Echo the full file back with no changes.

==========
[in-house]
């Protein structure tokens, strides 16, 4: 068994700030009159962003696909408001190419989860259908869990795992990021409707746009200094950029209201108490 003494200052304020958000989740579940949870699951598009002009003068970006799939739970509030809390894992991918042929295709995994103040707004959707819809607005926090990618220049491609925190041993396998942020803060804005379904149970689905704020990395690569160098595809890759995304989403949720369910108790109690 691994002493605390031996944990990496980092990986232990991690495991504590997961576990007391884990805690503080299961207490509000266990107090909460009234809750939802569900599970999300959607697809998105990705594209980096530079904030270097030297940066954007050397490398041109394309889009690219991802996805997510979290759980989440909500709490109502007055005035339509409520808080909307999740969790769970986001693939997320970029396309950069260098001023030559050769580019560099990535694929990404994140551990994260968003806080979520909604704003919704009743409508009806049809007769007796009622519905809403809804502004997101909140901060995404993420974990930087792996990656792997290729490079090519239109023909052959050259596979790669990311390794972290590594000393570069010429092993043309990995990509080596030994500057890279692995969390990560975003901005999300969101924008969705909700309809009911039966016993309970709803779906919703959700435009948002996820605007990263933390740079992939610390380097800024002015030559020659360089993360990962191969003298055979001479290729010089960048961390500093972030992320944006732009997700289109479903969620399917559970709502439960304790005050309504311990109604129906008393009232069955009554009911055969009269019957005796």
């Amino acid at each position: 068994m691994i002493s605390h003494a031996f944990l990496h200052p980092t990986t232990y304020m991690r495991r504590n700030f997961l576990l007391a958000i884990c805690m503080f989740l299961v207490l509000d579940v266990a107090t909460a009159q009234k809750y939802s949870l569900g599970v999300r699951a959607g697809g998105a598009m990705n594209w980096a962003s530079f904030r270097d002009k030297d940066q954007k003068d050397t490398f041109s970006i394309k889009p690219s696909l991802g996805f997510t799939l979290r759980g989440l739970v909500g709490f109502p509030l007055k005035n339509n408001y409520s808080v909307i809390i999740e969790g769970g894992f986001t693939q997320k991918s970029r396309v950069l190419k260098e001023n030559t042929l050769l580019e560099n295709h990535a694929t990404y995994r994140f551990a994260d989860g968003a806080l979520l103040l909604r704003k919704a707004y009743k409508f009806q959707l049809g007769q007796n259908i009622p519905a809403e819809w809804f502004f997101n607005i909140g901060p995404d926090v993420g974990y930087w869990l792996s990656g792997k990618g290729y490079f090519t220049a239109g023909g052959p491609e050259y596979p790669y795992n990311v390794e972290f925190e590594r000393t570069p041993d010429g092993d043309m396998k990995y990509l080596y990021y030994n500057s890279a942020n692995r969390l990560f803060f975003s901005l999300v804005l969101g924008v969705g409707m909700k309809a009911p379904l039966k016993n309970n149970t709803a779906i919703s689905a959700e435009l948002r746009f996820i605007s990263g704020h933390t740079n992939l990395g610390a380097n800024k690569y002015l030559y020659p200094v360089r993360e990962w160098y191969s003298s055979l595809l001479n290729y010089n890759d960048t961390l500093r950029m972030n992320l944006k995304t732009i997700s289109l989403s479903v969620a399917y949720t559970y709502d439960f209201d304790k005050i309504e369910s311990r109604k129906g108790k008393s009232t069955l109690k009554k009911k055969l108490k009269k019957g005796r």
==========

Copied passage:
[in-house]
């Protein structure tokens, strides 16, 4: 068994700030009159962003696909408001190419989860259908869990795992990021409707746009200094950029209201108490 003494200052304020958000989740579940949870699951598009002009003068970006799939739970509030809390894992991918042929295709995994103040707004959707819809607005926090990618220049491609925190041993396998942020803060804005379904149970689905704020990395690569160098595809890759995304989403949720369910108790109690 691994002493605390031996944990990496980092990986232990991690495991504590997961576990007391884990805690503080299961207490509000266990107090909460009234809750939802569900599970999300959607697809998105990705594209980096530079904030270097030297940066954007050397490398041109394309889009690219991802996805997510979290759980989440909500709490109502007055005035339509409520808080909307999740969790769970986001693939997320970029396309950069260098001023030559050769580019560099990535694929990404994140551990994260968003806080979520909604704003919704009743409508009806049809007769007796009622519905809403809804502004997101909140901060995404993420974990930087792996990656792997290729490079090519239109023909052959050259596979790669990311390794972290590594000393570069010429092993043309990995990509080596030994500057890279692995969390990560975003901005999300969101924008969705909700309809009911039966016993309970709803779906919703959700435009948002996820605007990263933390740079992939610390380097800024002015030559020659360089993360990962191969003298055979001479290729010089960048961390500093972030992320944006732009997700289109479903969620399917559970709502439960304790005050309504311990109604129906008393009232069955009554009911055969009269019957005796």
């Amino acid at each position: 068994m691994i002493s605390h003494a031996f944990l990496h200052p980092t990986t232990y304020m991690r495991r504590n700030f997961l576990l007391a958000i884990c805690m503080f989740l299961v207490l509000d579940v266990a107090t909460a009159q009234k809750y939802s949870l569900g599970v999300r699951a959607g697809g998105a598009m990705n594209w980096a962003s530079f904030r270097d002009k030297d940066q954007k003068d050397t490398f041109s970006i394309k889009p690219s696909l991802g996805f997510t799939l979290r759980g989440l739970v909500g709490f109502p509030l007055k005035n339509n408001y409520s808080v909307i809390i999740e969790g769970g894992f986001t693939q997320k991918s970029r396309v950069l190419k260098e001023n030559t042929l050769l580019e560099n295709h990535a694929t990404y995994r994140f551990a994260d989860g968003a806080l979520l103040l909604r704003k919704a707004y009743k409508f009806q959707l049809g007769q007796n259908i009622p519905a809403e819809w809804f502004f997101n607005i909140g901060p995404d926090v993420g974990y930087w869990l792996s990656g792997k990618g290729y490079f090519t220049a239109g023909g052959p491609e050259y596979p790669y795992n990311v390794e972290f925190e590594r000393t570069p041993d010429g092993d043309m396998k990995y990509l080596y990021y030994n500057s890279a942020n692995r969390l990560f803060f975003s901005l999300v804005l969101g924008v969705g409707m909700k309809a009911p379904l039966k016993n309970n149970t709803a779906i919703s689905a959700e435009l948002r746009f996820i605007s990263g704020h933390t740079n992939l990395g610390a380097n800024k690569y002015l030559y020659p200094v360089r993360e990962w160098y191969s003298s055979l595809l001479n290729y010089n890759d960048t961390l500093r950029m972030n992320l944006k995304t732009i997700s289109l989403s479903v969620a399917y949720t559970y709502d439960f209201d304790k005050i309504e369910s311990r109604k129906g108790k008393s009232t069955l109690k009554k009911k055969l108490k009269k019957g005796r």